It’s not often that someone graduates from university one year and becomes a senior economist commentating on national media the next. George Driver investigates the meteoric rise of the high-flying Brad Olsen.
Google “senior economist Brad Olsen” and you’ll find him quoted in no fewer than 167 articles in the past year, speaking on just about any economics topic you can think of. He’s a regular speaker with Hosking and Hawkesby on Newstalk ZB, with John Campbell on Breakfast, and with Wallace Chapman RNZ’s The Panel. In print he’s no less prolific, popping up in every major media outlet in the country and featuring in articles in The Guardian, Time, and CNN.
And yet, he’s only 23 years old. He graduated last year, he was 12 during the GFC, and has only been old enough to vote once. So who is senior economist Brad Olsen and how did he become New Zealand’s go-to commentator on the economy?
His CV is the archetype of the overachiever: academic achievement sprinkled with extracurricular activities. As a 12-year-old growing up in Whangārei, he’d note down changes in the stock market while watching the 6pm news every night. As an eight-year-old, he began learning the workings of representative democracy, meeting with a local MP to discuss water quality after working on a class project on a polluted culvert.
At primary school (St Francis Xavier Catholic School) he was a do-gooder, volunteering for librarian, road patroller, bell ringer, PE monitor, and wet day monitor. His high school years at Whangārei Boys’ have been more or less documented in the pages of his local newspaper, the Northern Advocate. The list of articles in which he features runs to four pages.
As a 15-year-old he got his first taste of politics as an inaugural member of the Whangārei District Council’s Youth Advisory Group. As a 16-year-old he was flying to Fiji in his role as Unicef Youth Ambassador, attending a forum on bullying. Later that year he was writing opinion pieces in the paper, calling for the council to listen to youth. A few months later he was in parliament, receiving a Youth Week Award from youth minister Nikki Kaye. He was back in parliament the following year making a submission on behalf of the National Youth Advisory Group which advises the youth minister. A couple of months later he was the “Whangārei high-flyer’, off to a summit for youth leaders from the Commonwealth in Malta to help “solve profiteering from the refugee crisis”. The next year he met the Queen, receiving a Queen’s Young Leader Award at Buckingham Palace, part of a junket that included a meeting at 10 Downing Street. He went on to meet the Queen two more times over the next two years as one of the “Queen’s Young Leaders”, extending his acquaintance with the royal family by meeting the former Duke and Duchess of Sussex, Prince Harry and Meghan Markle, before meeting them again on their post-wedding royal tour of New Zealand in 2018.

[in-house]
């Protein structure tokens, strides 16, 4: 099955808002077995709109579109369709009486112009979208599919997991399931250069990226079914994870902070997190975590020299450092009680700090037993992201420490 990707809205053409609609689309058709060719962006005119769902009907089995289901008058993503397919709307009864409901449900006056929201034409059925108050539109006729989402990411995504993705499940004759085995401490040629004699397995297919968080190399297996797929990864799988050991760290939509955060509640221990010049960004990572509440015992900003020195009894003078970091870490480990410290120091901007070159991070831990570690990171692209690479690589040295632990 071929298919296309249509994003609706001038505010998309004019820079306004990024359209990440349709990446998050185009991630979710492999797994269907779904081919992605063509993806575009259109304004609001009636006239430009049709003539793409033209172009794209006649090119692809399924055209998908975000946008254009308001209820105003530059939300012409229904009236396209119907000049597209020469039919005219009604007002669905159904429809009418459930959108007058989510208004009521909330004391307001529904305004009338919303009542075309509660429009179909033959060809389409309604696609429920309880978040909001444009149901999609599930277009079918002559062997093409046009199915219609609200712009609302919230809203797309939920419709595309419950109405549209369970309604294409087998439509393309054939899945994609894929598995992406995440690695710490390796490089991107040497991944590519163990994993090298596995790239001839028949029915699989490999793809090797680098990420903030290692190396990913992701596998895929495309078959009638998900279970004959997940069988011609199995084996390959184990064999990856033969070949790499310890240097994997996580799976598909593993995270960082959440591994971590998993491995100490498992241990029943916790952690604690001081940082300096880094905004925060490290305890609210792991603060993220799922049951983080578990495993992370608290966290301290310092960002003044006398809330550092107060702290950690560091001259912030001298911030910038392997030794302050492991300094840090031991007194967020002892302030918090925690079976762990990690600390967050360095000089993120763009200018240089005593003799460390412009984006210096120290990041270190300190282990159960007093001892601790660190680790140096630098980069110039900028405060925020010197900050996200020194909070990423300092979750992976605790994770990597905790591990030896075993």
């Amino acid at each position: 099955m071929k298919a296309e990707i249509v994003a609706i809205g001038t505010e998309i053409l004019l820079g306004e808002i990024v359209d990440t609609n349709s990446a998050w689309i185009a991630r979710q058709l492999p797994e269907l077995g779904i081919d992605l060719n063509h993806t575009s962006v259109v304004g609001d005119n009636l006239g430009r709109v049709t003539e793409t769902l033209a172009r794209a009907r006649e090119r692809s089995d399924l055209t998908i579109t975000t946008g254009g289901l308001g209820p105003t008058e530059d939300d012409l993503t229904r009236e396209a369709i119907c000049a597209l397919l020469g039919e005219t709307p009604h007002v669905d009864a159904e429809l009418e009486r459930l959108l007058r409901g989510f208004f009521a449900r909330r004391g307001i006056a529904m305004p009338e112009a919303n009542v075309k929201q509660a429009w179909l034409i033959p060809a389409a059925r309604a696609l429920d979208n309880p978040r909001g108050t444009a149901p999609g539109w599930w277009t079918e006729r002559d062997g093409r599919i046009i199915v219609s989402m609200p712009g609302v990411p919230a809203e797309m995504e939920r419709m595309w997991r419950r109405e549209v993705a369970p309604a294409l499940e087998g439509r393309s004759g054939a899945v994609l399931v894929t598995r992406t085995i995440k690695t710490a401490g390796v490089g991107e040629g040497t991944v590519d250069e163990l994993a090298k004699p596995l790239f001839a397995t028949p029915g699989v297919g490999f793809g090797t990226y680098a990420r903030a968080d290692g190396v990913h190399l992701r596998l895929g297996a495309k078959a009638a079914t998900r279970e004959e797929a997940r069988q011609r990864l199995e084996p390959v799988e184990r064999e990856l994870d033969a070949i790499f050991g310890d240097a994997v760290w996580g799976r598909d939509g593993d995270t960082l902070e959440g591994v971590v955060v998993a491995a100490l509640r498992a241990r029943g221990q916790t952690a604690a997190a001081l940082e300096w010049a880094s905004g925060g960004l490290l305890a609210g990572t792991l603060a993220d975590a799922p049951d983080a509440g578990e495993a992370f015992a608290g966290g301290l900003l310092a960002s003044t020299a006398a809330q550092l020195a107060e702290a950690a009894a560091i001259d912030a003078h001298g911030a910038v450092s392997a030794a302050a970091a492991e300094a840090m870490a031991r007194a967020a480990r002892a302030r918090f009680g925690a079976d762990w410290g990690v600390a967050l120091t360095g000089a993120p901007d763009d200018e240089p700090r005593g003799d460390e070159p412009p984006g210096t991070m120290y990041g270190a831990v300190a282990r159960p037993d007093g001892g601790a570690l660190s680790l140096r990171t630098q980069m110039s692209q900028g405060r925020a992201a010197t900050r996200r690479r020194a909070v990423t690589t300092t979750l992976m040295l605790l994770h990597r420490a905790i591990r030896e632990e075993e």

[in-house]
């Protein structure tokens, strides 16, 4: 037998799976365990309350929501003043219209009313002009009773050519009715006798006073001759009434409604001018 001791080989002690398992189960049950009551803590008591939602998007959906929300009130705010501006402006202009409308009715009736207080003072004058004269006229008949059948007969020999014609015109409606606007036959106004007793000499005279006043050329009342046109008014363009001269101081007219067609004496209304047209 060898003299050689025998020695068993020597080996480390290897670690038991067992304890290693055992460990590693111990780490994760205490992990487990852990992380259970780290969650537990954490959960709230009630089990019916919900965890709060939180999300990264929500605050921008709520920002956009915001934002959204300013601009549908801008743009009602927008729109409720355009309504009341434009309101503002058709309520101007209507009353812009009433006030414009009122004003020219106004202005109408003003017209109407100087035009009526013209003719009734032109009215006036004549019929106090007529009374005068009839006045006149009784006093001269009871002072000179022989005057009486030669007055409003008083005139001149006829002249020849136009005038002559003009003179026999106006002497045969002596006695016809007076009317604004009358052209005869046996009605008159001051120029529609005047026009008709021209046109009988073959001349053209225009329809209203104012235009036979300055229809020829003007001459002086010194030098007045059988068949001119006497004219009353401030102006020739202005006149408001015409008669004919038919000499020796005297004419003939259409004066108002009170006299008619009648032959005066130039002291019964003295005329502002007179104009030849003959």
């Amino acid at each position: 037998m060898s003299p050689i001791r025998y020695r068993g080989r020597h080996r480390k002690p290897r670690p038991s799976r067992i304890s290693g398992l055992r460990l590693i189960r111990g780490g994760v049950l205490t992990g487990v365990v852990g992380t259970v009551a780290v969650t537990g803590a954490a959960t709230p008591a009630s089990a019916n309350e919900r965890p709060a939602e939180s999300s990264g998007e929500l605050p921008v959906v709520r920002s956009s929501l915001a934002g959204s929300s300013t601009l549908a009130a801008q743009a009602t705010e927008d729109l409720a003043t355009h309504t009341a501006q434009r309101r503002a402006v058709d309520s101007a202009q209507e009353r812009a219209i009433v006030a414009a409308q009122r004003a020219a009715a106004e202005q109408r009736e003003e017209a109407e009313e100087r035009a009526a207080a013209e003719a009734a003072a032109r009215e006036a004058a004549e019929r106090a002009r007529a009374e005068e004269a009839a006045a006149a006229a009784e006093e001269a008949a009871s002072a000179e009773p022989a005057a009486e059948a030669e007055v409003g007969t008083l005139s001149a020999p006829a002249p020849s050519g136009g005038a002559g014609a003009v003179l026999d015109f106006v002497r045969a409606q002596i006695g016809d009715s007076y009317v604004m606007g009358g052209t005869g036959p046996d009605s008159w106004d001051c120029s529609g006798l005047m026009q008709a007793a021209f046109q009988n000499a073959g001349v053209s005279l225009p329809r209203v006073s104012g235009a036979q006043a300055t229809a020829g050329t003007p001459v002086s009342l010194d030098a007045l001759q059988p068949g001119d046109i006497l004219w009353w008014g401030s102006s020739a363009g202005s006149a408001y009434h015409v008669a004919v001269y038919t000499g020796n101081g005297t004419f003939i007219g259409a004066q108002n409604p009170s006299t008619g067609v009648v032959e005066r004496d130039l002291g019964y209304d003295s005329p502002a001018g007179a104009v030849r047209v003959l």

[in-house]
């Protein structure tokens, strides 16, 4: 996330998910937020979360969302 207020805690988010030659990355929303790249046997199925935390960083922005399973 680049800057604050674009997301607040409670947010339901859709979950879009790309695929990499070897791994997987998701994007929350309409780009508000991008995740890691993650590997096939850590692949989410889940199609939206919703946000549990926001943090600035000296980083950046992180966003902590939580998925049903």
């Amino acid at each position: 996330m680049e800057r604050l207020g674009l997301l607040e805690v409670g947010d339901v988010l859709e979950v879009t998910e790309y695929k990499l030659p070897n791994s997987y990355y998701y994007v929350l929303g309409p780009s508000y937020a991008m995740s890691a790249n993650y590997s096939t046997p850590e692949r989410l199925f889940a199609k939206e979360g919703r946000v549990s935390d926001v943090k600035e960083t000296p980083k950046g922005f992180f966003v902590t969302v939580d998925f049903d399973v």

It’s a breathless list of achievements for someone in their early 20s. What could possibly be driving such do-goodery? When I call him to find out, he’s visiting family in Ngunguru, a sleepy seaside town north of Whangārei.
“I was a very inquisitive child, always trying to understand what was happening in the world around me,” he says. “I was always trying to understand the motivations for people’s behaviour. And I could never shut up.
“I love public issues and I’ve always been aware of them from a young age, which is why I very quickly got involved in community efforts,” he says.
But growing up, besides attending council and community meetings and making submissions, was he ever, you know, a teenager? His mum, Helen, says no.
“He never went through a rebellious teenager phase, or a ‘grunting phase’,” she says. “He always talked a lot, even when he was very little he’d talk to anybody and he always wanted the long answers. Answer and expand.”
After high school, Olsen gained an internship at economic analysis firm Infometrics as part of a scholarship. He’s been there ever since, first working part-time while studying a double degree in economics and politics at Victoria University, then full time after graduating, gaining the title “senior economist”.
As part of his work, he started to deal with the media fielding inquiries coming from Infometrics press releases. His media appearances began to snowball in June last year when Infometrics released a regional wellbeing report which Olsen co-authored and he was thrust in front of the cameras for TVNZ’s Breakfast show.
“I remember quite clearly getting messages from people giving me feedback,” he says. “Most were a bit harsh, about my appearance, people saying ‘please smile more’.”
But since then he’s become something of a go-to commentator on the economy, particularly over the past three months as the economic impacts of Covid-19 have unfolded. He’s now such a regular on Breakfast that John Campbell quipped he’s become “very fond of the elephants in Brad’s room”, referring to the painting which served as the backdrop for Olsen’s live crosses during lockdown, broadcasting from his Wellington flat.
“I don’t have books and certainly don’t have a bookcase,” Olsen says, explaining his choice of backdrop. During lockdown his media appearances were often delivered from an ironing board posing as a desk.
“I’m a 23-year-old flatting in Wellington, so it’s different from what people expect of an economics commentator.”
And yet over the past month he has commented on issues including unemployment, interest rates, infrastructure spending, a four-day workweek, the property market, the wage subsidy scheme, immigration, extra public holidays, the construction industry, business grants, the future of big box retailers, Burger King and Timaru.